By Robert Romano
In March, the Securities and Exchange Commission (SEC) proposed a new transaction fee pilot that would “subject stock exchange transaction fee pricing, including ‘maker-taker’ fee-and-rebate pricing models, to new temporary pricing restrictions across three test groups, and require the exchanges to prepare and publicly post data,” according to the agency’s website.
The idea is to see what distortions these fees and rebates have on “best execution” of orders to buy and sell stocks.
For example, an excess of rebates might lead to investors’ orders waiting on longer lines for execution, allowing high frequency traders to game the system, see those orders incoming and beat them to the punch.
In 2014, 60 Minutes interviewed “Flash Boys” author Michael Lewis, who described this type of “front-running” of investors, saying, “Means they’re able to identify your desire to, to buy shares in Microsoft and buy ’em in front of you and sell ’em back to you at a higher price. It all happens in infinitesimally small periods of time. There’s speed advantage that the faster traders have is milliseconds, some of it is fractions of milliseconds. But it’s enough for them to identify what you’re gonna do and do it before you do it at your expense.”
Think of it like a conveyor belt for pickpockets, stealing fractions of pennies at a time, but millions or billions of times every day. That is the market Lewis is describing. And now, it appears that the SEC is starting to at least regulate some of the incentives that high frequency traders are currently exploiting.
According to the agency announcement in March, the pilot will include “test group that would prohibit rebates and linked pricing, as well as test groups that would impose caps of $0.0015 and $0.0005 for removing or providing displayed liquidity. The pilot would apply to all NMS stocks of any market capitalization and would include all equities exchanges, including ‘taker-maker’ exchanges. The pilot would last for up to two years with an automatic sunset at one year unless the Commission extends the pilot.”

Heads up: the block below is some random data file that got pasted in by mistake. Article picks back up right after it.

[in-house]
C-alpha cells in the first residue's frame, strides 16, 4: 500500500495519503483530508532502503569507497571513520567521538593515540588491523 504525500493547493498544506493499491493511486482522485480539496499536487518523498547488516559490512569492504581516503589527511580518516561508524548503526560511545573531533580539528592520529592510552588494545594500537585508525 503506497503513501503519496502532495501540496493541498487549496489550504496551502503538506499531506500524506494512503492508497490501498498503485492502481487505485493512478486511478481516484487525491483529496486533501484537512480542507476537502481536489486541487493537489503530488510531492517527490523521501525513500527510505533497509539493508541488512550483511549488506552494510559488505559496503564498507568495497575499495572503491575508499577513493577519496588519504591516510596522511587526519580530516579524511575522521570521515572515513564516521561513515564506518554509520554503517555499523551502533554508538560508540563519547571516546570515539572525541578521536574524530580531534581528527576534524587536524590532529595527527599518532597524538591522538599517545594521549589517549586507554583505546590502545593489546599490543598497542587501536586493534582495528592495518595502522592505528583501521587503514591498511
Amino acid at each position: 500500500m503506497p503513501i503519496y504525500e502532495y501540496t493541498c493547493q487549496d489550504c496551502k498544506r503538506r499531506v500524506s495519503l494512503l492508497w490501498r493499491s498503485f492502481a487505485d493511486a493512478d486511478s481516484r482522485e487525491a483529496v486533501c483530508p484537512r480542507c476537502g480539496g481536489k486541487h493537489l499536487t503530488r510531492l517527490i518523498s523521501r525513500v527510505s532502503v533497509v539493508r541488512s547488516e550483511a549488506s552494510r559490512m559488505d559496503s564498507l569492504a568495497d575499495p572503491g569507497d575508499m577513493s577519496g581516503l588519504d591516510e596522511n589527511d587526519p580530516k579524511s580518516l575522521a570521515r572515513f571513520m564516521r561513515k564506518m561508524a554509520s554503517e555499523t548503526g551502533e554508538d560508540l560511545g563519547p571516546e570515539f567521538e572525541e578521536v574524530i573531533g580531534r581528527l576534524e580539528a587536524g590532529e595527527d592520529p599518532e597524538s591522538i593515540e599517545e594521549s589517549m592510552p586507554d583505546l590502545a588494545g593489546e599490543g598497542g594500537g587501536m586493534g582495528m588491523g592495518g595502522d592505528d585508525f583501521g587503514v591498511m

The pilot overall would address allegations that given the price incentives in place, brokers have been routing orders to exchanges that pay the most instead of filling them the fastest at the best price.
The implications could be tremendous for small-time investors and pensioners, including large public employee and private multiemployer pension plans that have been increasingly under stress the past decade, who could be seeing prices move away from them during day-to-day market operations.
Exchanges pay rebates for limit orders placed on exchanges, however those rebates tend to be kept by the broker. Meaning, if a broker is paid by both the investor and the exchange there could be a conflict of interest. Will the broker do what’s best for the client and route the transaction as quickly as possible, or will the broker seek the additional payment from an exchange?